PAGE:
Remembering the legendary singer during Breast Cancer Awareness Month.
I was a little kid in 1975, when I was first introduced to Minnie Riperton via her hit “Loving You” and its major presence on the AM pop-radio stations.
I didn’t know that the singer had grown up in a large family on the south side of Chicago or that she had sung backup for the likes of Etta James and Chuck Berry before beginning her own solo career. I didn’t know that her first album, 1970’s “Come to My Garden,” though only a modest hit commercially, would be heralded as a visionary classic in years to come. I didn’t know that Stevie Wonder was as big a fan of hers as she was of his, which led to his co-producing her 1974 album, “Perfect Angel,” from which “Loving You” came.
What I did know, as I listened intently and avidly to the car radio while running errands with my mom, was that “Loving You” was one of the most beautiful songs I’d ever heard, and Riperton’s one of the most gorgeous voices. And so, in the passenger seat of my family’s station wagon, I became a lifelong Minnie Riperton devotee.
Some of the lyrics of “Loving You” imply that it’s a romantic love song. And maybe it is, in part. But to my young ears, it sounded like something else. I felt that this lovely voice was singing a lullaby — and I was not surprised at all to discover years later that Riperton sings “Maya, Maya, Maya” at the song’s end, for her daughter, the actress Maya Rudolph, who was a toddler at the time.
I do remember hearing about Riperton’s breast cancer diagnosis, in 1976; and I remember seeing her speak about it on TV. It wasn’t a topic anyone heard much about in public then. Indeed, Minnie Riperton was one of the first public figures who decided to speak more openly about facing the disease. Her calm, grounded candor did so much to take the fearful secrecy out of breast cancer, and cancer in general, at that time — and so, most appropriately, President Carter honored her with a “Courage Award” from the American Cancer Society in 1978.
Cancer aside, Riperton was a woman not easily thrown by anything. In 1975, she recounted to Sammy Davis Jr. on “Sammy and Company” the experience of having been a bit too enthusiastically greeted by a lion during a commercial shoot for her album of that year, Adventure in Paradise. “It did freak me out,” she admits on the show, but the accompanying film clip of the lion-pounce moment shows her handling it more unflappably than just about anyone else would. “She’s so sweet, the lion wouldn’t eat her,” says Richard Pryor, who was also on Sammy’s show that day.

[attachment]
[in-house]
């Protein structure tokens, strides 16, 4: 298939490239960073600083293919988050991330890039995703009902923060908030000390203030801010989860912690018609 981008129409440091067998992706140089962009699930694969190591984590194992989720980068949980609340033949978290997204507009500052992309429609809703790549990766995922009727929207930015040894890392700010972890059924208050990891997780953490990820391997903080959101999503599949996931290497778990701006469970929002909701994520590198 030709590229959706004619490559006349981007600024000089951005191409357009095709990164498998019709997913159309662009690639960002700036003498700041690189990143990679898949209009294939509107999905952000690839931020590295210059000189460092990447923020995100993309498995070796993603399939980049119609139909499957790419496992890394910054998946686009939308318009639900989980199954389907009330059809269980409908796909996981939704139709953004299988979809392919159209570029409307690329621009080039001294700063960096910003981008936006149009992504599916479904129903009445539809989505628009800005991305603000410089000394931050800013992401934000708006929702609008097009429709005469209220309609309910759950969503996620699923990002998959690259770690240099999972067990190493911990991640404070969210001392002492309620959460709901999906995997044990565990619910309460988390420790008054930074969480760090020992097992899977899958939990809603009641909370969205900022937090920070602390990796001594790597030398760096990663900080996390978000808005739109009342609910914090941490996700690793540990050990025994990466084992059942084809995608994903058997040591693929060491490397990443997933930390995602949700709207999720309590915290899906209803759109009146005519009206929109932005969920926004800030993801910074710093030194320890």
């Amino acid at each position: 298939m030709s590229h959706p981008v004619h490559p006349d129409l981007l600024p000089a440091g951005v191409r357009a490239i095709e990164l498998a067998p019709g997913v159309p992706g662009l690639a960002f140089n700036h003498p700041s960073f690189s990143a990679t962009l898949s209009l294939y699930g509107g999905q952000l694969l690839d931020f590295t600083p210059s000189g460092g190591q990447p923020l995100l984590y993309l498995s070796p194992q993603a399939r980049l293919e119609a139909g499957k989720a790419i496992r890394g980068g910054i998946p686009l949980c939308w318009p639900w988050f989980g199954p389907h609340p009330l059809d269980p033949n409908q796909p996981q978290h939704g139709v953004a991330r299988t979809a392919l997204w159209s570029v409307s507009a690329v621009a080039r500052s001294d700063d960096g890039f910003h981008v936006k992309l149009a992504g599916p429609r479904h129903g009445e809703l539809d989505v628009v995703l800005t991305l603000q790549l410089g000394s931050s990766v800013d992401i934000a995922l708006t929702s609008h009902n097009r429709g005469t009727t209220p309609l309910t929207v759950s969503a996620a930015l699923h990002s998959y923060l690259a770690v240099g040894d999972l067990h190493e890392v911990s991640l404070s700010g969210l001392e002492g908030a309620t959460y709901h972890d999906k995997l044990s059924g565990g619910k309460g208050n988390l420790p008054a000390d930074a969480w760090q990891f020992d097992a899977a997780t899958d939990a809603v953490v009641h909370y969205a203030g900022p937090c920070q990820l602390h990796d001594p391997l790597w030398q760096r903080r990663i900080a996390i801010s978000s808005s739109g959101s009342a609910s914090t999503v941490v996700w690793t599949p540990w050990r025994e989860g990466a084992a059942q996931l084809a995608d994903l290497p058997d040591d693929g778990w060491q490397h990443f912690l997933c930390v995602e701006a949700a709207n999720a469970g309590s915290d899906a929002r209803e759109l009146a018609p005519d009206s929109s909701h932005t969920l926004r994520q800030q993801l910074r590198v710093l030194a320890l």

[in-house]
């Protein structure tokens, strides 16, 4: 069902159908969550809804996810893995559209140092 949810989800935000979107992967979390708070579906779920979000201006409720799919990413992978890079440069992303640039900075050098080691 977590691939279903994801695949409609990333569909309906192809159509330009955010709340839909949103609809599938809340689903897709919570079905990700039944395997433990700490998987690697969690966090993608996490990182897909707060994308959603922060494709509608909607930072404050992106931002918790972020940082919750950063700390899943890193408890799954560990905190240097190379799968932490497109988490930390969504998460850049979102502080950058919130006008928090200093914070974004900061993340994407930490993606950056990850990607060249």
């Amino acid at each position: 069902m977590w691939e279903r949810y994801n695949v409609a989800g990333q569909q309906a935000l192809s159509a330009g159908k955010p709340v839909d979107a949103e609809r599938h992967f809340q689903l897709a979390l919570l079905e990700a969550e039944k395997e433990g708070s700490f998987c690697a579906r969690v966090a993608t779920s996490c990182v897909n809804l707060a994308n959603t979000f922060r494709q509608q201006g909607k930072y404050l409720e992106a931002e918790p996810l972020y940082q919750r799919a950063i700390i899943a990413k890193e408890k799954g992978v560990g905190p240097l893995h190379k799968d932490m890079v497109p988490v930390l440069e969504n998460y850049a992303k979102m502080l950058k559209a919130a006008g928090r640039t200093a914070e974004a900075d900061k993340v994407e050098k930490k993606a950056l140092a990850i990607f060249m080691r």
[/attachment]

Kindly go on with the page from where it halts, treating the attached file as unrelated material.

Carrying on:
If only courage, candor, sweetness, or overall belovedness could be the cures for cancer. But I remember tears in my eyes in July of 1979, when I heard that Minnie Riperton had died. She was only 31. I never stopped loving her or listening to her music.
Fast forward almost 30 years, to 2008, when I myself received a breast cancer diagnosis. Sure, I cried, plenty; but somehow, through my shock and my fear, I also felt a kind of spiritual “arrival” at my side. I could swear I sensed women I’ve known and loved who lost their lives to cancer coming to me and lending me their strength — telling me that eventually, I would be okay. I felt my beloved cousin Gale, my mother’s dear friend Petra, and my own dear friend Sharon, all of whom died of breast cancer in their 30s. I felt very strongly the presence of my mother herself, who died of ovarian cancer at age 51, when I was 15. And I felt Minnie Riperton — her remarkable singing and also the amazing public “voice” she gave in her lifetime to all who have faced cancer.
I vowed to do everything I could to live a full life during, and for many decades beyond, cancer treatment — for myself and in honor of so many others. Eventually I built around myself a community of co-survivors through the Young Survival Coalition (a national group for young women who are facing a breast cancer diagnosis), and this has been a tremendous help. One of the lines from “Loving You” — really, one of the loveliest lyrics I’ve ever heard — brings tears to my eyes: “Stay with me while we grow old/ And we will live each day in the springtime.” Minnie did not get the chance to grow old, but I will continue to carry her with me all my life; and in some ways despite and in other ways because of the shadows of having had cancer, I do try to hold in my heart every day a feeling of spring.
In a 2009 documentary about Minnie Riperton, part of the TV series Unsung, Maya Ruldolph discusses talking about her mother with her own young daughter. She reports that the child asks “Where’s Grandma Minnie?” and is told, “Well… she’s in Heaven.” “What does she do there?” “Well,” Rudolph reveals as her answer, “I guess she sings.”
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